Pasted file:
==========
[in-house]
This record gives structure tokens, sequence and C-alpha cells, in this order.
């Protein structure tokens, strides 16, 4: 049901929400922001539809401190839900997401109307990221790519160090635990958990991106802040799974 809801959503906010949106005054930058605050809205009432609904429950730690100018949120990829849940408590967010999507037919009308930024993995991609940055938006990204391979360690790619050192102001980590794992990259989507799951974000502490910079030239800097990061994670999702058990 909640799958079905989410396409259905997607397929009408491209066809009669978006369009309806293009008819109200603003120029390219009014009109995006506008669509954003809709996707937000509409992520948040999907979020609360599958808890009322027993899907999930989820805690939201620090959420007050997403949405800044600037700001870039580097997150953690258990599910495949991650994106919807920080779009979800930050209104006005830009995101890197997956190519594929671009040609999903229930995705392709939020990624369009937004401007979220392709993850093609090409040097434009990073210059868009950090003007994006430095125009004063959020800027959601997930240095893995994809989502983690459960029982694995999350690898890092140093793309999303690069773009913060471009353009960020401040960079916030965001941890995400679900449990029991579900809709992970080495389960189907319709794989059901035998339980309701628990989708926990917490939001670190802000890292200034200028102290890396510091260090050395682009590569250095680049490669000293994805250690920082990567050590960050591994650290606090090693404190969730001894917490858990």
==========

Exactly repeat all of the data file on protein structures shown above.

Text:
[in-house]
This record gives structure tokens, sequence and C-alpha cells, in this order.
């Protein structure tokens, strides 16, 4: 049901929400922001539809401190839900997401109307990221790519160090635990958990991106802040799974 809801959503906010949106005054930058605050809205009432609904429950730690100018949120990829849940408590967010999507037919009308930024993995991609940055938006990204391979360690790619050192102001980590794992990259989507799951974000502490910079030239800097990061994670999702058990 909640799958079905989410396409259905997607397929009408491209066809009669978006369009309806293009008819109200603003120029390219009014009109995006506008669509954003809709996707937000509409992520948040999907979020609360599958808890009322027993899907999930989820805690939201620090959420007050997403949405800044600037700001870039580097997150953690258990599910495949991650994106919807920080779009979800930050209104006005830009995101890197997956190519594929671009040609999903229930995705392709939020990624369009937004401007979220392709993850093609090409040097434009990073210059868009950090003007994006430095125009004063959020800027959601997930240095893995994809989502983690459960029982694995999350690898890092140093793309999303690069773009913060471009353009960020401040960079916030965001941890995400679900449990029991579900809709992970080495389960189907319709794989059901035998339980309701628990989708926990917490939001670190802000890292200034200028102290890396510091260090050395682009590569250095680049490669000293994805250690920082990567050590960050591994650290606090090693404190969730001894917490858990």